Tuesday 28th August

This morning we explored the oldest part of Copenhagen, known as Christianshavn on the island Amager. Apparently there is some evidence that the earliest Europeans lived here but it was not until 1521 that Christian II engaged Dutch immigrants to use this fertile alluvial island to plant and run market gardens. In the 17th century Christian IV fortified the area and connected it to what is today the city of Copenhagen with bridges. We crossed the Inderhavn, formerly a major part of the port of Copenhagen lined with Art Deco buildings and the remains off a ferry terminal, by the new retractable bridge.

Arriving on the island we saw the North Atlantic House which is a cultural centre for Iceland, Greenland and the Faroes. It is an 18th century warehouse overlooking the Greenlandic trading area.

Our walk continued along the Overgaden Oven Vandet (upper street above the water) which was across the canal from the older Overgaden Neden Vandet (upper street below the water). The latter was built first but to keep out the waters of the Oresund a higher dyke had to be built. These two cobbled wharves are lined with 17th century buildings and are the home today of houseboats and yachts.

Adjacent to the dock is the Vor Frelsers Kirke, a Baroque church built between 1682 – 1696 by a Dutch-Norwegian architect in the form of a Greek cross. It has a twisted, spiral like tower added 50 years later.

A floating bar was an ideal stop for morning coffee. Across the main road from here is the Christians Kirke that was built between 1755-1759. The interior is ‘theatre like’ with upper level seating galleries and an altar taking the place of the stage. The royal family had a ‘box’ here directly opposite the altar and the organ. The church is in an area formerly inhabited by German traders and mariners and some of their warehouses and homes can still be seen.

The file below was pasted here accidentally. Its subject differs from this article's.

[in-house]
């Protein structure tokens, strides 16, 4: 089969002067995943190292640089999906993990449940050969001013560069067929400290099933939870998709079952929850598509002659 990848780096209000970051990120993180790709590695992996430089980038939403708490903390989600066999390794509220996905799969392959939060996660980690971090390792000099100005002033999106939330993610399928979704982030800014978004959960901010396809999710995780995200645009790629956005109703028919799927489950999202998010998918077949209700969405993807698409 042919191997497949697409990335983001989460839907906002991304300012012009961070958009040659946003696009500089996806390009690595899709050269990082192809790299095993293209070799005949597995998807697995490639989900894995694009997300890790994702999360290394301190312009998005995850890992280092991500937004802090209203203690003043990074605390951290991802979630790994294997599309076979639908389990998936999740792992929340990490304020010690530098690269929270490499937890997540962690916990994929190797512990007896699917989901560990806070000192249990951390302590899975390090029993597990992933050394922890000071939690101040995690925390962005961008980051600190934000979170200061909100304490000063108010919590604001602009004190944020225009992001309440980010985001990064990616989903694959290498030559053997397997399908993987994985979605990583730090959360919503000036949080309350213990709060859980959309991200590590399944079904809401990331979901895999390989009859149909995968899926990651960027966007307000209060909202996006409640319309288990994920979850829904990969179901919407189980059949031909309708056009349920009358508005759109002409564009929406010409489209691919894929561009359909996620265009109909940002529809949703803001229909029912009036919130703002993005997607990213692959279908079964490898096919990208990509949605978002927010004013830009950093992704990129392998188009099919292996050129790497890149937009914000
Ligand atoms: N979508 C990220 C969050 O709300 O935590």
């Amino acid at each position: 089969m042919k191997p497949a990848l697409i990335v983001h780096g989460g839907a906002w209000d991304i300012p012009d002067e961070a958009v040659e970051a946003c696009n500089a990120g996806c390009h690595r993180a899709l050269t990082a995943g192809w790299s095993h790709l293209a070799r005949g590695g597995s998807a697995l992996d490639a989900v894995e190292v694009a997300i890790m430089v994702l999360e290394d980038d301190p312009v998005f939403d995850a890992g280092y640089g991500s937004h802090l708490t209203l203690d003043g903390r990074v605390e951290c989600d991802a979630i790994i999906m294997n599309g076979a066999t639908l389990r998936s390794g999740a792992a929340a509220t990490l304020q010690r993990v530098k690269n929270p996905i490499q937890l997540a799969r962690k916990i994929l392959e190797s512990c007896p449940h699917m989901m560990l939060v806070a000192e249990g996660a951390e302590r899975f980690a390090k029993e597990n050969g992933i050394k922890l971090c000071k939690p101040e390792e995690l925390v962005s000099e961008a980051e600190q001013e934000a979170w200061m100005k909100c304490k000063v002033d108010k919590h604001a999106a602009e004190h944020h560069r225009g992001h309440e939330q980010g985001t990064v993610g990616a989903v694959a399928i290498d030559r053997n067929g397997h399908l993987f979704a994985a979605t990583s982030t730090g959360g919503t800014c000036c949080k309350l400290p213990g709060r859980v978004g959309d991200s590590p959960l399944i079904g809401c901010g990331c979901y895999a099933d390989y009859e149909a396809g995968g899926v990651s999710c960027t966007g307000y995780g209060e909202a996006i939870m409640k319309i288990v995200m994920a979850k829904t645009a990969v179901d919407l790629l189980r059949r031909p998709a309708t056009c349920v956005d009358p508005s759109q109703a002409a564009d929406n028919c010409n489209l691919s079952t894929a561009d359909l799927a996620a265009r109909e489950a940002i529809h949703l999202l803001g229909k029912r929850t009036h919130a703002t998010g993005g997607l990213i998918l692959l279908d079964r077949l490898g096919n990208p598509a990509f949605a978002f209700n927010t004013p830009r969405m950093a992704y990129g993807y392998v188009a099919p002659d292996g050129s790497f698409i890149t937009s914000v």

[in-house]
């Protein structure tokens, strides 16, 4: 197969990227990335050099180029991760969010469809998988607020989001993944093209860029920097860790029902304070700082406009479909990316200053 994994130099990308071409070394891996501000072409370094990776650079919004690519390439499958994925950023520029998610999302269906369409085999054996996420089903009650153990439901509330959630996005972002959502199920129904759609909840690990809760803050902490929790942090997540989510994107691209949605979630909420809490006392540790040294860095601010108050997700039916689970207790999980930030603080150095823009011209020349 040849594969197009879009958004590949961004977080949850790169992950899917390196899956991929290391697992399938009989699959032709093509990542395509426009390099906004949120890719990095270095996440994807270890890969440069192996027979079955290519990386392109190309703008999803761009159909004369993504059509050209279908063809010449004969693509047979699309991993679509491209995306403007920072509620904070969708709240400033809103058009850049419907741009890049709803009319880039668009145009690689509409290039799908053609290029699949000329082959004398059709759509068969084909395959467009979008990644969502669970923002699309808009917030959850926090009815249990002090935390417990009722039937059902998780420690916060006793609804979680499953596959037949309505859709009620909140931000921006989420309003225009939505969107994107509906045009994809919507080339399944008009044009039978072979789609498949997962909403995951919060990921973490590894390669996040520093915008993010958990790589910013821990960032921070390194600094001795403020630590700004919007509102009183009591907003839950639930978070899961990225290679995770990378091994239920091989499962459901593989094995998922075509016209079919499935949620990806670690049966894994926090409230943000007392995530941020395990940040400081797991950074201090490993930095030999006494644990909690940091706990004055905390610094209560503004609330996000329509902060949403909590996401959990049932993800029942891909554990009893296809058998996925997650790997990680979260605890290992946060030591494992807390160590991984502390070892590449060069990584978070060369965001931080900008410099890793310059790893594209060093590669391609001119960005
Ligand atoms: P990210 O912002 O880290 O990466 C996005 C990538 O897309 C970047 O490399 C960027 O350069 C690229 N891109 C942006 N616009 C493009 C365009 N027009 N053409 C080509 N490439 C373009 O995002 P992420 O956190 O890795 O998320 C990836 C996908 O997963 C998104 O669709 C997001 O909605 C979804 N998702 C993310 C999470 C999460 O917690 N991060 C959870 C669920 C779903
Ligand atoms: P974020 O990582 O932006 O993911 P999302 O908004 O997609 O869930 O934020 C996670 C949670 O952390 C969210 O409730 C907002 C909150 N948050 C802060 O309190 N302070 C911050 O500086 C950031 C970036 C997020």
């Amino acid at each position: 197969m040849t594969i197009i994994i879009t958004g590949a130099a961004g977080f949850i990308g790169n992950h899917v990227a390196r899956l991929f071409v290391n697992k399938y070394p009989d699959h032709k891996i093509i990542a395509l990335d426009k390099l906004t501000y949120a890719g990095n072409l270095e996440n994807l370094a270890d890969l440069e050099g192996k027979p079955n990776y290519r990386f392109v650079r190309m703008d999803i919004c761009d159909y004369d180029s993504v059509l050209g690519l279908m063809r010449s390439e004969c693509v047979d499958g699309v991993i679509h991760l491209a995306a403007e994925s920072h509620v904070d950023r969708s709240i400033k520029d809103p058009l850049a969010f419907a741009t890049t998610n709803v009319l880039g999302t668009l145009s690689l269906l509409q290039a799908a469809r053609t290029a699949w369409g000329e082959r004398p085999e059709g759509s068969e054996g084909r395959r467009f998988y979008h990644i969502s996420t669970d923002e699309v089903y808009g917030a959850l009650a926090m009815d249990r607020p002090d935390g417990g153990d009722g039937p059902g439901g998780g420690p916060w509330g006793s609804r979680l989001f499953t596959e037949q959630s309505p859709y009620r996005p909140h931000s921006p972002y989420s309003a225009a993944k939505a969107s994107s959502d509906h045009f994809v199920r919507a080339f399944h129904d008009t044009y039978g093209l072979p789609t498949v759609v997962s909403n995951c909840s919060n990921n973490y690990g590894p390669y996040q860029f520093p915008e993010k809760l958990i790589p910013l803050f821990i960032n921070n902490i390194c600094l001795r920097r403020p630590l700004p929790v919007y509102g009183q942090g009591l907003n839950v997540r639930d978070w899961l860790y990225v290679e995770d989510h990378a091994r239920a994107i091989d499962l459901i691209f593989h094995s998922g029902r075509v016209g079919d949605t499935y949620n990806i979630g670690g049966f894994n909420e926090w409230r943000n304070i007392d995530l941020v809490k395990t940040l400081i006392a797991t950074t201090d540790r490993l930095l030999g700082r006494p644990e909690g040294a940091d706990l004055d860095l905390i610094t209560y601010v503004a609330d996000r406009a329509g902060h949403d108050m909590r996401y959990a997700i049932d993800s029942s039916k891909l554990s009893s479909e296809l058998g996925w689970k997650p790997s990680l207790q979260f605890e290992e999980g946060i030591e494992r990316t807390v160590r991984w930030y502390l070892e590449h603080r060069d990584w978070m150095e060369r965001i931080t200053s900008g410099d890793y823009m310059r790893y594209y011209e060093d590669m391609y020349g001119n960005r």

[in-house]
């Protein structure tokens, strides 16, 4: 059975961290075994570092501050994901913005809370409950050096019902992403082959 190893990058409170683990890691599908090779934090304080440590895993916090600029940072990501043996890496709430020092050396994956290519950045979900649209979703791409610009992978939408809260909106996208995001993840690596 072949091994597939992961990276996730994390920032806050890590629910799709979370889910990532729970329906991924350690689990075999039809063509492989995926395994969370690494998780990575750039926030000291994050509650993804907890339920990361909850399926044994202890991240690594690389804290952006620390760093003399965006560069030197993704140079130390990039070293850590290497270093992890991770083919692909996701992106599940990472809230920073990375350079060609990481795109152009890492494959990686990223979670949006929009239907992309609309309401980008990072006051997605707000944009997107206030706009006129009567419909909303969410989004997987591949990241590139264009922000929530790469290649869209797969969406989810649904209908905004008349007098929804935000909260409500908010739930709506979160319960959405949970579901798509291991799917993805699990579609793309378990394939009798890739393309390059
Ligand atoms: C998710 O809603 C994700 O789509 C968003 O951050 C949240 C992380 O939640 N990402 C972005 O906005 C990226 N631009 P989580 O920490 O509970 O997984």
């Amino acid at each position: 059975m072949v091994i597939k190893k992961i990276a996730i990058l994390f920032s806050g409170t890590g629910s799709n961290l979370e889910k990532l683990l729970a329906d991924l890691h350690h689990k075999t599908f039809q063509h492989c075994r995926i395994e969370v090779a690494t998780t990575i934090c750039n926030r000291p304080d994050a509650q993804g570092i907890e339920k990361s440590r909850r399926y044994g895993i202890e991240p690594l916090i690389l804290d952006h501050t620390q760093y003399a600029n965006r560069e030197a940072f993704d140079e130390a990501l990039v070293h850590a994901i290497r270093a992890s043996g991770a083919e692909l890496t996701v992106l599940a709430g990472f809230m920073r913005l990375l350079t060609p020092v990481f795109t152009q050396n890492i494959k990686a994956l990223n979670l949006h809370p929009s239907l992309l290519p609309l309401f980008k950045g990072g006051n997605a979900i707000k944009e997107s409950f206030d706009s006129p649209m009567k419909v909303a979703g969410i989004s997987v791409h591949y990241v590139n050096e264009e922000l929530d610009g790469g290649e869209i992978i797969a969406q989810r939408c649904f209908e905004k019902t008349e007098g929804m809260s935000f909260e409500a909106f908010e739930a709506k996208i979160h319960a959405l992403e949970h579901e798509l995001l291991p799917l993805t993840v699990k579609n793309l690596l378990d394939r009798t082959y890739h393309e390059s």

Later we were alongside the Inderhavn where modern buildings with reflective glass walls provide interesting views of the city. Crossing the havn by the Krippels bro, an Art Deco bascule bridge built in 1937 but not used until after the war, we stumbled across the Borsen. This is the former stock exchange with a tower which we thought resembled a narwhal’s tusk, but is thought to be four entwined dragons’ tails. The major trading here was between Denmark, Sweden and Norway.

Passing the Gammel Dok (Old Dock) which housed navy ships in 1739 but later had warehouses for commercial vessels of the 19th century. Further exploration along the harbour banks took us past the Amalienborg complex which is essentially the equivalent to Buckingham Palace. Yesterday and today President Macron of France has been staying here. Security was tight both on land, the water and in the air.

A little further along is the very small landmark, but with huge crowds surrounding it, of the ‘Little Mermaid’. It was made in 1913 by Edvard Eriksen, whose wife, Eline was the model.

After dinner we slipped outside to the Nyhavn illuminated.

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